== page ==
Influenza, commonly known as the flu, is a serious respiratory disease. According to the Center for Disease Control and Prevention (CDC), each year, 200,000 Americans are hospitalized due to flu-related complications, with as many as 49,000 deaths from influenza-related causes.

Protect Yourself and Others

  • If you’re not feeling well, please do not visit patients in the hospital.
  • If you get sick, stay home from work and/or school and seek medical care from your primary care physician.
  • Wash your hands often with soap and water, especially after you cough or sneeze. Alcohol-based hand cleaners also are effective.
  • Cover your nose and mouth with a tissue when you cough or sneeze. Throw the tissue in the trash after you use it.
  • Try to avoid close contact with sick people.
  • Avoid touching your eyes, nose or mouth. Germs spread that way.

Flu Symptoms

What you thought was just a little cold could be the flu. Whenever you think you have the flu, talk to your doctor about treatment right away. Treating the flu virus at its source may help limit its ability to spread in your body.

  • Fever* (100 degrees or greater): A fever occurs when your body temperature increases in response to illness or injury. Your temperature is considered elevated when it is 100 degrees or greater.
  • Muscle aches: Body aches that are sudden and unexplained can be a sign of the flu.
  • Chills: Body chills not related to a cold environment can be a sign of the flu.
  • Extreme fatigue: Fatigue is a feeling of tiredness, exhaustion or lack of energy. When associated with one or more of the other symptoms, this can be a sign of the flu.

*It’s important to note that not everyone with flu will have a fever.

Flu Symptoms

3 Recommendations to Help Fight the Flu

1. Take Time to Get Your Flu Shot

  • The CDC recommends an annual flu shot as the first, and most important, step in protecting against seasonal influenza.
  • While there are many different flu viruses, the seasonal flu vaccine protects against the three seasonal viruses that research suggests will be most common.

2. Take Everyday Preventive Actions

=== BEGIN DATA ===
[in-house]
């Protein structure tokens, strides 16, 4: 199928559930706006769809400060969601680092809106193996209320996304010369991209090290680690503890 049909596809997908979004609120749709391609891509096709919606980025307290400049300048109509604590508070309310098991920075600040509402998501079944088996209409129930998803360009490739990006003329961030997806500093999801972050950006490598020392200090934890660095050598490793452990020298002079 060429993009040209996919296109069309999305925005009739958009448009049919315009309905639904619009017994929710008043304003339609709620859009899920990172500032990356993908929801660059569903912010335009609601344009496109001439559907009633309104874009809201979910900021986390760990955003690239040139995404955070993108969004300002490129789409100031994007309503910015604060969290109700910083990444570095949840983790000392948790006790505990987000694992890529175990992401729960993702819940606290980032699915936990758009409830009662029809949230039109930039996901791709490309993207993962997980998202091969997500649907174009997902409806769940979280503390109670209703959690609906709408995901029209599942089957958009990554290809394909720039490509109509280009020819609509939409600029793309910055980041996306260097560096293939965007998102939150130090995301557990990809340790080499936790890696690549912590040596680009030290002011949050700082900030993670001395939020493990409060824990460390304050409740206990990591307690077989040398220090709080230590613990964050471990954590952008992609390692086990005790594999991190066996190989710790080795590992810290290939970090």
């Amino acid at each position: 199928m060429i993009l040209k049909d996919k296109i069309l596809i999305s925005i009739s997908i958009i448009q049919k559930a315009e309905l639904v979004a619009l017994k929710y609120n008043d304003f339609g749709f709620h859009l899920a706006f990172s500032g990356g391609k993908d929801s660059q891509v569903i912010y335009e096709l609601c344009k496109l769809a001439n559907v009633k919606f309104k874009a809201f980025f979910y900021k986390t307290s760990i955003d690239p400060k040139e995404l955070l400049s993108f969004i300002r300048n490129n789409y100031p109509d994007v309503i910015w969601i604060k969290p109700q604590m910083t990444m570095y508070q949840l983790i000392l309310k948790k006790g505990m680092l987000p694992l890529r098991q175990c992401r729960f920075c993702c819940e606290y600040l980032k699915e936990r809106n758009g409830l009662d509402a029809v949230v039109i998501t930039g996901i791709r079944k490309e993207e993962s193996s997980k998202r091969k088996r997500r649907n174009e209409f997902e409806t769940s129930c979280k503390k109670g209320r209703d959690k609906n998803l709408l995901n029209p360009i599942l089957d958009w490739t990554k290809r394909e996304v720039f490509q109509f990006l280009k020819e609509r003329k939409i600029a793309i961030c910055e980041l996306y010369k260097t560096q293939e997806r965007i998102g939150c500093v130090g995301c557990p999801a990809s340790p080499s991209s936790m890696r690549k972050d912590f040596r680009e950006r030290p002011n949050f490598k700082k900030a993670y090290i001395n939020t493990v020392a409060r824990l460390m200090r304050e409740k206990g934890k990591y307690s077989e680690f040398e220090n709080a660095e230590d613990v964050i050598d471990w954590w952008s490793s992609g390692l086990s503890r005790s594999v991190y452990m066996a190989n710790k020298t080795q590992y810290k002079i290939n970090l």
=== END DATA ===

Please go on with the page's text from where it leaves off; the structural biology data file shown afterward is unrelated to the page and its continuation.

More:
• Cover your nose and mouth with a tissue when you cough or sneeze. Throw the tissue in the trash after you use it.
  • Wash your hands often with soap and water, especially after you cough or sneeze. Alcohol-based hand cleaners are also effective.
  • Avoid touching your eyes, nose or mouth. Germs spread this way.
  • Try to avoid close contact with sick people.

3. Take Flu Antiviral Drugs (if your doctor recommends them)

  • If you have any questions, please contact your family member’s care team.

Who Should Get Flu Vaccinations?

The flu vaccine is recommended to all persons six months of age and older, including healthy adults. It is especially important to get a flu vaccine if you are:

  • Six months through 18 years of age
  • 50 years and older
  • Pregnant or just had a baby
  • At an unhealthy weight
  • Living in a nursing home or long-term care home
  • Living with a weakened immune system or chronic medical condition (diabetes, heart or lung disease)
  • Living with or caring for someone who is more likely to have flu complications
  • A person who works in health care

Where to Get a Flu Vaccination

You can always contact your physician’s office to get your flu shot. Below is a brief list of local resources where you and your family can get the flu vaccination.

Flu Season is Here - Do You Feel Sick?

Most people with the flu have mild illness and do not need medical care or anti-viral drugs. If you get sick with flu symptoms, in most cases, you should stay home and avoid contact with other people except to get medical care. If, however, you have symptoms of flu and are very sick or worried about your illness, contact your health care provider (doctor, physician's assistant, etc.).

Health care providers will determine whether influenza testing and possible treatment are needed. Your doctor may prescribe anti-viral drugs that can treat the flu. These drugs work better for treatment the sooner they are started.

Be Aware of the Flu F.A.C.T.S.

The most common symptoms include:

  • Fever
  • Aches
  • Chills
  • Tiredness
  • Sudden onset

If you are experiencing flu symptoms, either:

  • Call your doctor.
  • Connect online with a doctor or nurse practitioner.
  • Visit a local Urgent Care (see back for local Long Beach locations).

See a local Urgent Care today if you have flu symptoms and you belong to a group at risk of developing complications, such as:

  • Pregnant women
  • Children under two
  • Adults over 65 years
  • Those with a weakened immune system, chronic illness or obesity issues
  • If you have a fever lasting more than 3 days
  • If you have increased trouble breathing

Treatment within 24-48 hours may be very important. For more information contact the Centers for Disease Control and Prevention or your nearest Urgent Care facility.